The Understated Narrator of The Masque of the Red Death Essay

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The Understated Narrator of The Masque of the Red Death


While the narrator of Edgar Allan Poe's "The Masque of the Red Death" never appears in a scene, he is always on the scene. He reveals himself overtly only three times, and even then only as one who tells:



"But first let me tell of the rooms in which [the masquerade] was held." (485)



"And the music ceased, as I have told . . ." (488)



"In an assembly of phantasms such as I have painted . . . " (489)



Yet as understated as this narrator is, he presents a cryptic puzzle. The problem is that while he has witnessed the fatal events inside Prince Prospero's sealed abbey and survives to tell the tale, we learn at the end that
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The last sentence ("And Darkness and Decay and the Red Death held illimitable dominion over all" [490]) could then be read as the equivalent of Hamlet's "I am dead . . . O, I die, Horatio! . . . The rest is silence" (5.2.338-63). No one finds Hamlet's failure to use the future tense confusing, so why quibble over the past tense in the last sentence of "Red Death"?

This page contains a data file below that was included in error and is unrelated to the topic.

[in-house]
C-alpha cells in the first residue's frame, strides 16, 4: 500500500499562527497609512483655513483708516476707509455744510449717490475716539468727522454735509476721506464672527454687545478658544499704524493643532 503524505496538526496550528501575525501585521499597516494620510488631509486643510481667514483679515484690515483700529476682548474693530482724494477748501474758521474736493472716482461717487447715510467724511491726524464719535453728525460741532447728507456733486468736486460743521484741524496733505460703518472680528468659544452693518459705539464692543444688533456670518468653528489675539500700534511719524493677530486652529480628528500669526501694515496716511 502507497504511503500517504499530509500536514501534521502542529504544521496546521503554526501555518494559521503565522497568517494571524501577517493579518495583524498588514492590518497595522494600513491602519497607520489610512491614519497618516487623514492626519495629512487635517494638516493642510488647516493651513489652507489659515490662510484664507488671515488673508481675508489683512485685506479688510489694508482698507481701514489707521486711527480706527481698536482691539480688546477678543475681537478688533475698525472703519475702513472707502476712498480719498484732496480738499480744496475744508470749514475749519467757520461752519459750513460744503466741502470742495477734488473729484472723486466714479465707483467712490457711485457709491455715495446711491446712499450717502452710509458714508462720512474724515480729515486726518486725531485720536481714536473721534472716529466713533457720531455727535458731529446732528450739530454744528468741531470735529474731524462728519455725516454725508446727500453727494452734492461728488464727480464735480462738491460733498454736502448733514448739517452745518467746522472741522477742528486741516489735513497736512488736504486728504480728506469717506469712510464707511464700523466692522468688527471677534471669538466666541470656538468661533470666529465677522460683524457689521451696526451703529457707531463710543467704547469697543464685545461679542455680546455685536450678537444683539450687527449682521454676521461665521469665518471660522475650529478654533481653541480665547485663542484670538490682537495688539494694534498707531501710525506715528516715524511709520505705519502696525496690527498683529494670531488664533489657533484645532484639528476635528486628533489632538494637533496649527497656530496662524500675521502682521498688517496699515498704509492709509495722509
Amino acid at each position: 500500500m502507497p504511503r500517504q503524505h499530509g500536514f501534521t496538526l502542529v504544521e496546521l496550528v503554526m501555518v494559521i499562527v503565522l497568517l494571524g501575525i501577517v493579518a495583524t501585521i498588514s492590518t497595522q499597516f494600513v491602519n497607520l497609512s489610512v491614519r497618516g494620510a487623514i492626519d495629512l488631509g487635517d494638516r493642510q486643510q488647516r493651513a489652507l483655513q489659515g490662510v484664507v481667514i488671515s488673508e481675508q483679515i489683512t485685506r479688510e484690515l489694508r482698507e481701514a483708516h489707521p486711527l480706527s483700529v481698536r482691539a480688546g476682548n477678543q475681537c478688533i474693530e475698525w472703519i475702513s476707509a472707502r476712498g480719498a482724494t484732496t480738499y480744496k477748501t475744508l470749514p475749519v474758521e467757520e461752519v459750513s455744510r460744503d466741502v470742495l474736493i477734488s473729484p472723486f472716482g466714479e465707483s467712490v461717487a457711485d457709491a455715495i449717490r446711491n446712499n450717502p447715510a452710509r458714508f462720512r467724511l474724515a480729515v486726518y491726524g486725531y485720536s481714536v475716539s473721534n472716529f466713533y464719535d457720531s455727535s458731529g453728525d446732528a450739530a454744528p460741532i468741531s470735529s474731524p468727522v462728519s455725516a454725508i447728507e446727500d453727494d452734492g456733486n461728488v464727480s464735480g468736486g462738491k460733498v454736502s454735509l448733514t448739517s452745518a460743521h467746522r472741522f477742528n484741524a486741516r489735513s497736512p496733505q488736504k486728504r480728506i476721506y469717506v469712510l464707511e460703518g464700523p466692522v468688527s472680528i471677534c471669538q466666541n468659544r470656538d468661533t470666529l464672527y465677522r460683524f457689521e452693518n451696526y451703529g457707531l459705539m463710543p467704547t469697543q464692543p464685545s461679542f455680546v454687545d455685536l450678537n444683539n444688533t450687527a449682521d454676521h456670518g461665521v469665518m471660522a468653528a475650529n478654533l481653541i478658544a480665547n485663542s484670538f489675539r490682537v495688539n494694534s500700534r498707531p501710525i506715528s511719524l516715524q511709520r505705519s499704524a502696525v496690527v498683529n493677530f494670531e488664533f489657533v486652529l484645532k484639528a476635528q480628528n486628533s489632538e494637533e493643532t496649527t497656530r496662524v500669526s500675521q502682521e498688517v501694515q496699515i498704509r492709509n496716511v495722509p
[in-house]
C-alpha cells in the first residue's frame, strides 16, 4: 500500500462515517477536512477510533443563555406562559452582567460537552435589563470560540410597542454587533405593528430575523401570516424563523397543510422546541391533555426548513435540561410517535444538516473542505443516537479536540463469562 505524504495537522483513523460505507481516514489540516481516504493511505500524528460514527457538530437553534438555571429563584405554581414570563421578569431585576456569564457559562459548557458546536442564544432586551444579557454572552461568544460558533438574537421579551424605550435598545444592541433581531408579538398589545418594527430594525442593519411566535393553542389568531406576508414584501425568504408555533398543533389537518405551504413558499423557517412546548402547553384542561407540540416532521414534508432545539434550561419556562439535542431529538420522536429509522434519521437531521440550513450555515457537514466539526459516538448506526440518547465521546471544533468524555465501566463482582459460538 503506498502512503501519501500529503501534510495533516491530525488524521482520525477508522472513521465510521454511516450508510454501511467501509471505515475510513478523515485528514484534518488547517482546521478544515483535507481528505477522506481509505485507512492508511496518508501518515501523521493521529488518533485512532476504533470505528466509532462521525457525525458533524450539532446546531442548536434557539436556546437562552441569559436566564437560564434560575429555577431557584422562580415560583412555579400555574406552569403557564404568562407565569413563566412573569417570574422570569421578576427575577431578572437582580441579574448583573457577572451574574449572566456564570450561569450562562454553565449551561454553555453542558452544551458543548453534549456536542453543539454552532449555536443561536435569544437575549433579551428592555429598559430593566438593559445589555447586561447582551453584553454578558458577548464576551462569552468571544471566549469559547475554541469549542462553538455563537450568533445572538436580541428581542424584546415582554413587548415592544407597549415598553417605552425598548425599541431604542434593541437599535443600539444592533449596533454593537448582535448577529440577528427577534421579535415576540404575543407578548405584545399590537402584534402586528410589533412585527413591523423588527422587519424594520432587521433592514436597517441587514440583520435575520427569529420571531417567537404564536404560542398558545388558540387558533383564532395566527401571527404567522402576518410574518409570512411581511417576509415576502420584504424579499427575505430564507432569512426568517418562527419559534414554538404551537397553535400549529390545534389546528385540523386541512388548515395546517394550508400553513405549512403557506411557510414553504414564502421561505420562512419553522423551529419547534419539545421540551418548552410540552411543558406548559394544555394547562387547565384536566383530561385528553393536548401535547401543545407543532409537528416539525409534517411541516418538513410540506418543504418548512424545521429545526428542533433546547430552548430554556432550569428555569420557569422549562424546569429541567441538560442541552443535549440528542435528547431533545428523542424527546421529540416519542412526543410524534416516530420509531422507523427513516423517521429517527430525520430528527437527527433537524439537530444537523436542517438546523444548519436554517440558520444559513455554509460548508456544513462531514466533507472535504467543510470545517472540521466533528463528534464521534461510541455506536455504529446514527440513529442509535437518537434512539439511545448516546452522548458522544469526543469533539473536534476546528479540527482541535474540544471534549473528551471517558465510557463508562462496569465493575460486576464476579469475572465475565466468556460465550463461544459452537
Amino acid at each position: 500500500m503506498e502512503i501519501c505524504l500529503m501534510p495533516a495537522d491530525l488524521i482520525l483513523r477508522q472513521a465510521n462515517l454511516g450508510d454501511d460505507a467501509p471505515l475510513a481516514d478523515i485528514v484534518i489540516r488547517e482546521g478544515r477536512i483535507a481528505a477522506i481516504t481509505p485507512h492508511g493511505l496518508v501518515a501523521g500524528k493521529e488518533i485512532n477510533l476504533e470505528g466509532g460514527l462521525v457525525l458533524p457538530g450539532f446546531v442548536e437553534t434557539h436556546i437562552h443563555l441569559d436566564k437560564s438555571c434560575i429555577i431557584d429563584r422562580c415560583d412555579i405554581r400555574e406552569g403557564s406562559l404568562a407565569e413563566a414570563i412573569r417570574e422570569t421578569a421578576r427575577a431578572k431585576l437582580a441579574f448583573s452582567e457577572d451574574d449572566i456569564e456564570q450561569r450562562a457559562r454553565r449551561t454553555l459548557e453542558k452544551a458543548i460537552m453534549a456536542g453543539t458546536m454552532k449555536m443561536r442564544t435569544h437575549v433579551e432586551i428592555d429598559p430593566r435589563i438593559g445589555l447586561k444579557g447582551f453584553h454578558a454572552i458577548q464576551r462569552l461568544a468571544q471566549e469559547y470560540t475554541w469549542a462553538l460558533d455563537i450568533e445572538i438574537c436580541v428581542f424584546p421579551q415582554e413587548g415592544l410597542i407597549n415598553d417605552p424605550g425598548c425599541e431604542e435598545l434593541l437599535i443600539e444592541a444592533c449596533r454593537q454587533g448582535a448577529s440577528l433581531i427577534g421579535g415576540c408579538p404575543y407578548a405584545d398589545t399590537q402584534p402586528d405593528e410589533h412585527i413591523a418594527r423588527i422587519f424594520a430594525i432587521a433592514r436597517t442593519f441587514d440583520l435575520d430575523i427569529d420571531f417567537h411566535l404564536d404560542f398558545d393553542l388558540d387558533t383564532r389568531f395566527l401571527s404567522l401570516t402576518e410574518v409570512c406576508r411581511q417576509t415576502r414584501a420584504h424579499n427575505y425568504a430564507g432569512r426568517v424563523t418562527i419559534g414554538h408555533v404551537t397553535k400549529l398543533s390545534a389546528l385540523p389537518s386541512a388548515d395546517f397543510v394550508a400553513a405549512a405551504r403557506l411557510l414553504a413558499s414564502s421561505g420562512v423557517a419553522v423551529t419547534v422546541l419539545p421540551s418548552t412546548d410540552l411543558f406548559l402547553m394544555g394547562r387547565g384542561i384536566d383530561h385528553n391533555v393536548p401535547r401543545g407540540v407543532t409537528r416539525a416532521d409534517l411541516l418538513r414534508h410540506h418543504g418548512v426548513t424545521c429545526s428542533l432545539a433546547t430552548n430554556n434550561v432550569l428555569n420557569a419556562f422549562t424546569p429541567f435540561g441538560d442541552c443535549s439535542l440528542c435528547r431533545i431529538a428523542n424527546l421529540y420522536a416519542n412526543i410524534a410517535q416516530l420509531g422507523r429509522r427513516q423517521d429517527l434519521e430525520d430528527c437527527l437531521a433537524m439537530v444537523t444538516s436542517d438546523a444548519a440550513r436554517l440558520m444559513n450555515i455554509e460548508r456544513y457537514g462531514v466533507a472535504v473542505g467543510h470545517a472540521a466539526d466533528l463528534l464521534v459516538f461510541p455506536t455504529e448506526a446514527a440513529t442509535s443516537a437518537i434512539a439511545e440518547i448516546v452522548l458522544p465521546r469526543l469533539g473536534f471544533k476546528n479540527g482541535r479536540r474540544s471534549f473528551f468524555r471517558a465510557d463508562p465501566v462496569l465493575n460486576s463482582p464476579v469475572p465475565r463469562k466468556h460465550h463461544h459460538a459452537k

But Poe> has precluded this solution. The puzzle of the narrator is ensured by a seemingly offhand comment exactly halfway through the story. In the middle of a description of the costumes Prospero has designed for his masque ball, the narrator tells us that "[t]here were much glare and glitter and piquancy and phantasm--much of what has since been seen in 'Hernani'" (487, emphasis added).



Once we notice this phrase, its effect is startling. The verb tense establishes once and for all the narrator's survival beyond the end of the story. Furthermore, the reference to Victor Hugo's Hernani gives the narrator a surprising contemporaneity with Poe and his initial readership. Hernani was first performed in 1830, and Poewrote "Red Death" in 1842. By contrast, the setting of "Red Death" seems older by at least a century or two, giving the narrator an odd, duplicitous, then-and-now quality. The narrator is simultaneously in Prospero's time, Poe's time, and the reader's time (the latter two were nearly the…